LARCENY FROM AUTO (SERIES) 09/30/10, the 1800 blocks of N. Scott and N. Quinn Streets. Between 8 pm on September 29, and 7 am on September 30, an unknown subject broke into at least nine cars in the area. A bicycle was stolen as well, and a subject entered a locked garage and stole tools during the same time period. There are no known suspects.
That particular two-square block area is no stranger to the Crime Report. It has seen burglaries, attempted burglaries, a sexual battery, an abduction, more larcenies from auto and an unlawful entry, all within the past 10 months.
The rest of the crime report, including an inappropriately amorous cabbie and a pair of fighting cabbies, after the jump.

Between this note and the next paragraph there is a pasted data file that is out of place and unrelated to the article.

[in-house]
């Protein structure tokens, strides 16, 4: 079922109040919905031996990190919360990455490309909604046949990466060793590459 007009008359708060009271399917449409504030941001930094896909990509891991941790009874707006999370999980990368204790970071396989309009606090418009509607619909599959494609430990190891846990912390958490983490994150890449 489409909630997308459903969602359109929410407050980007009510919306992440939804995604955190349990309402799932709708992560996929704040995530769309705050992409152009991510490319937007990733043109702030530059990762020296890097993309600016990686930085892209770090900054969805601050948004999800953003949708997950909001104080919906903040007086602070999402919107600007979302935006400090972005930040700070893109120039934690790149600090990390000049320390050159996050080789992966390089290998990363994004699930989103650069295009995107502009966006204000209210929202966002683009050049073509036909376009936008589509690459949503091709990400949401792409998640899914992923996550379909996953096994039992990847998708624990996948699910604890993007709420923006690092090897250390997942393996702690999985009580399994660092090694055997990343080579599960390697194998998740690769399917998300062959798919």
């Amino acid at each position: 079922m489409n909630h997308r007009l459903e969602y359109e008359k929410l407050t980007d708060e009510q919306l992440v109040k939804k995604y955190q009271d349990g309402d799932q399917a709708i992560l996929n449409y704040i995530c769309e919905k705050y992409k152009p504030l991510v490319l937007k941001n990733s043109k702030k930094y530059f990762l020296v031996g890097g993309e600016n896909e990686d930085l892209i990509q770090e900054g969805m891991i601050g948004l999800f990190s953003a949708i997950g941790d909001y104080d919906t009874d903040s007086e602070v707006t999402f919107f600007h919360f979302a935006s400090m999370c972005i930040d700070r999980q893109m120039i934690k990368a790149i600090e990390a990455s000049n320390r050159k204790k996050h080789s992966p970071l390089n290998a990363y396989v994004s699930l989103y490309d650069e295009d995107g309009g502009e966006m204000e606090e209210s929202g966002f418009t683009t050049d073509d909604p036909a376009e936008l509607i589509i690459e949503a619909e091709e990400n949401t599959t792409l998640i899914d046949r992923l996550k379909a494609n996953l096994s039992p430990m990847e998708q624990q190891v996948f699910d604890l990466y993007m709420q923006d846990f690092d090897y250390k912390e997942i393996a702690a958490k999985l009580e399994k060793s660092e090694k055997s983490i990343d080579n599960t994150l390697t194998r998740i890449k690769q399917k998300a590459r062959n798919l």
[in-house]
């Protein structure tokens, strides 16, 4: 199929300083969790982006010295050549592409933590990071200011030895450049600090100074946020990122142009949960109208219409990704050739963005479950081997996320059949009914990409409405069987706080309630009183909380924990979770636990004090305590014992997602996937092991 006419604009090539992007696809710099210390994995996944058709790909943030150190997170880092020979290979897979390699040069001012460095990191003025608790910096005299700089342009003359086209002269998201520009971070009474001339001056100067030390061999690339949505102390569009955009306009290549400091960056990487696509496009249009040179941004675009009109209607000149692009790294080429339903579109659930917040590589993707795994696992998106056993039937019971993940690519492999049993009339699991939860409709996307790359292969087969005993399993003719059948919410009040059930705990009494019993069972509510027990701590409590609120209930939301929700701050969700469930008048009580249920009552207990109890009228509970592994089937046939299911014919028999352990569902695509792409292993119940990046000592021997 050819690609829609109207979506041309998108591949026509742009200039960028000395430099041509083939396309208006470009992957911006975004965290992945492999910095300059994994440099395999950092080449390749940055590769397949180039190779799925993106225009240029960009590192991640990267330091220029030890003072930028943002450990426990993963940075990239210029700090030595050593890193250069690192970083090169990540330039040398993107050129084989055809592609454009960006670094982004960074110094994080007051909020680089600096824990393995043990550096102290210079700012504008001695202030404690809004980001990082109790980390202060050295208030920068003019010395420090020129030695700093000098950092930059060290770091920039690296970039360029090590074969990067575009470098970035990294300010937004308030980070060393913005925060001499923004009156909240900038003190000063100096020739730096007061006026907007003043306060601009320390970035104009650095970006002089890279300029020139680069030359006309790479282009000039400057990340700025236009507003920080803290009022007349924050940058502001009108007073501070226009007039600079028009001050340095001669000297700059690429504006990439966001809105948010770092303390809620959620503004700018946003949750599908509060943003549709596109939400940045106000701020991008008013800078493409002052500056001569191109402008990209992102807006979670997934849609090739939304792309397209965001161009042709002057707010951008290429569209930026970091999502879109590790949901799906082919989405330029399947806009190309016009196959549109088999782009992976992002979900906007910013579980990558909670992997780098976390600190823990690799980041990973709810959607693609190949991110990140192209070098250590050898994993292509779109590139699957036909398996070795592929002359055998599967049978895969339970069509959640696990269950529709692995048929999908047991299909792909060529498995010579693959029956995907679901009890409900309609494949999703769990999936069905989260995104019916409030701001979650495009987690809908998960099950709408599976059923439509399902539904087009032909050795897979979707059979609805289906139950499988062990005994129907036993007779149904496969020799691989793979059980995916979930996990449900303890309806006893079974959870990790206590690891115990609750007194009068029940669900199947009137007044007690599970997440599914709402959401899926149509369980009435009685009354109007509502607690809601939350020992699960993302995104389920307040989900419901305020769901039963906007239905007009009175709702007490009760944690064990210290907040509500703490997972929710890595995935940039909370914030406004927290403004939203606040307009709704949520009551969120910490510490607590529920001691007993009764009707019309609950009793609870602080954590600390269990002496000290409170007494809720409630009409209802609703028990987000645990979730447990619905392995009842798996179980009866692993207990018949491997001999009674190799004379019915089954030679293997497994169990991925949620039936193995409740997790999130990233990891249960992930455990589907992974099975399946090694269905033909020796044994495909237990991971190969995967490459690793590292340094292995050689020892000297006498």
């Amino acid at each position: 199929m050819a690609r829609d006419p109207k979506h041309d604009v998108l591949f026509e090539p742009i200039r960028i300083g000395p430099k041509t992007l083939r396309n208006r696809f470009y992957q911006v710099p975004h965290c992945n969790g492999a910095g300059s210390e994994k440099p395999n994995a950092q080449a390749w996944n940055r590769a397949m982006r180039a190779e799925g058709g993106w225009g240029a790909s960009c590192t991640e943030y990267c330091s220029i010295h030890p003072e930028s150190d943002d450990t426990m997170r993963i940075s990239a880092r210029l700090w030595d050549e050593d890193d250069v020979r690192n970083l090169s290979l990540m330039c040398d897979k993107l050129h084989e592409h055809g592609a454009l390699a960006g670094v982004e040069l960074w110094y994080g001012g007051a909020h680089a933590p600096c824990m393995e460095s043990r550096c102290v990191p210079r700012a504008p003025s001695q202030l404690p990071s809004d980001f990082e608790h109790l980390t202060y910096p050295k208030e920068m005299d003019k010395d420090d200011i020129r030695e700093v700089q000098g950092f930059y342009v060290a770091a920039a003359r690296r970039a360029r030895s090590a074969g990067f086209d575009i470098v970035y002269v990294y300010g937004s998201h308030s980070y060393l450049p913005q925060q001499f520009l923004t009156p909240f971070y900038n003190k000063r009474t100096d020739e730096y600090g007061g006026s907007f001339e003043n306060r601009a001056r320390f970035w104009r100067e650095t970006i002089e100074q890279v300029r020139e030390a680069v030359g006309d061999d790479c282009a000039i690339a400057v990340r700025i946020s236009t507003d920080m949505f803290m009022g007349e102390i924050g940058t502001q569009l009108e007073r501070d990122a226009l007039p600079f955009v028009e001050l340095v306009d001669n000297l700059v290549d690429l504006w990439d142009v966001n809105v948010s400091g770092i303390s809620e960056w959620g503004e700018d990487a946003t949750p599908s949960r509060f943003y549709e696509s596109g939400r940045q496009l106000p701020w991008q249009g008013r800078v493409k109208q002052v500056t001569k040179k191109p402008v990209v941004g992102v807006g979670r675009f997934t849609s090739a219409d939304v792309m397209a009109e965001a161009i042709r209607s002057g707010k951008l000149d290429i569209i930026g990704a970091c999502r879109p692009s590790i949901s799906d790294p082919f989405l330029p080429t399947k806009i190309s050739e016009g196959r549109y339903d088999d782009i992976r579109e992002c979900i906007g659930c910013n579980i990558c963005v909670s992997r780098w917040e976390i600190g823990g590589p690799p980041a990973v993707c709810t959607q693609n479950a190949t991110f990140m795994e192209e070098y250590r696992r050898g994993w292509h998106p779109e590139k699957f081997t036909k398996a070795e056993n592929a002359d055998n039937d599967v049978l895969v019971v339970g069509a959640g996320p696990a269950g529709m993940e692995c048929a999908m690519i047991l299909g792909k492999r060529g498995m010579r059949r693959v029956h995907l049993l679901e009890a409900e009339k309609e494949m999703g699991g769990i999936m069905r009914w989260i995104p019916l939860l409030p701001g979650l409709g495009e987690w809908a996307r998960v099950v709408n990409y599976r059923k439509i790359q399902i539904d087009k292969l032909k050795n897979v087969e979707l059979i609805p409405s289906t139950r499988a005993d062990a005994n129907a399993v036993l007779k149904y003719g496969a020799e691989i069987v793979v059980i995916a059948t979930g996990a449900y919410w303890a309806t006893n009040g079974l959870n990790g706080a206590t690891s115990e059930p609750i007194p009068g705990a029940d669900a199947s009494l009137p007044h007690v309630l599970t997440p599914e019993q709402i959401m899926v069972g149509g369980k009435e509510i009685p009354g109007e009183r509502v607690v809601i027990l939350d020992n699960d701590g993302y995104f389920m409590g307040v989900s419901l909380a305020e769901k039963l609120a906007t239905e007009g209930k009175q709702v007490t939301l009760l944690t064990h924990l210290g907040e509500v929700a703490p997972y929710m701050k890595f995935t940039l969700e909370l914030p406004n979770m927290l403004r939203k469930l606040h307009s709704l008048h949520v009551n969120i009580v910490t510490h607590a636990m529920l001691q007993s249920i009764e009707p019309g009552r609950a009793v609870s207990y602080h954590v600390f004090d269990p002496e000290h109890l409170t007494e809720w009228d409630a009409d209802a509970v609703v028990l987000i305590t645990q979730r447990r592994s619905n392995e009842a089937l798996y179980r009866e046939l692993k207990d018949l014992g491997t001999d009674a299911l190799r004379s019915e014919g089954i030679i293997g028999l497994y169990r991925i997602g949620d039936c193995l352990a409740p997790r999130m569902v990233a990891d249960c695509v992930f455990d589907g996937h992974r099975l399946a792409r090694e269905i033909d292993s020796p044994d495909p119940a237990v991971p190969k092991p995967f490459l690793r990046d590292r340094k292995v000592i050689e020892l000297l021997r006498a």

Do you like viewing art and drinking PBR? Are you high on creativity but low on cash? Well ARLnow.com and our friends at Brightest Young Things want to hook one lucky reader up with a pair of free tickets to the Burst! @ Artisphere pre-opening event Saturday night.
Held at the not-yet-open-to-the-public Artisphere, Burst will feature DJs, elaborate balloon sculptures, a camera crew from TLC following around the creator of the aforementioned balloon sculptures, and UNLIMITED FREE BEER AND WINE (until the bartender cuts you off).
Since we only have one set of tickets (normally $20 apiece) to give away, we’ll do this contest-style.
Here’s the challenge: find an example of “unintentional art” somewhere in Arlington. Photograph it. Email it to arlnowcontest[at]gmail.com by Thursday night. Include your real name, how you want to be identified on the site, the neighborhood you live in, and a Twitter-sized description of the “art” and where you found it.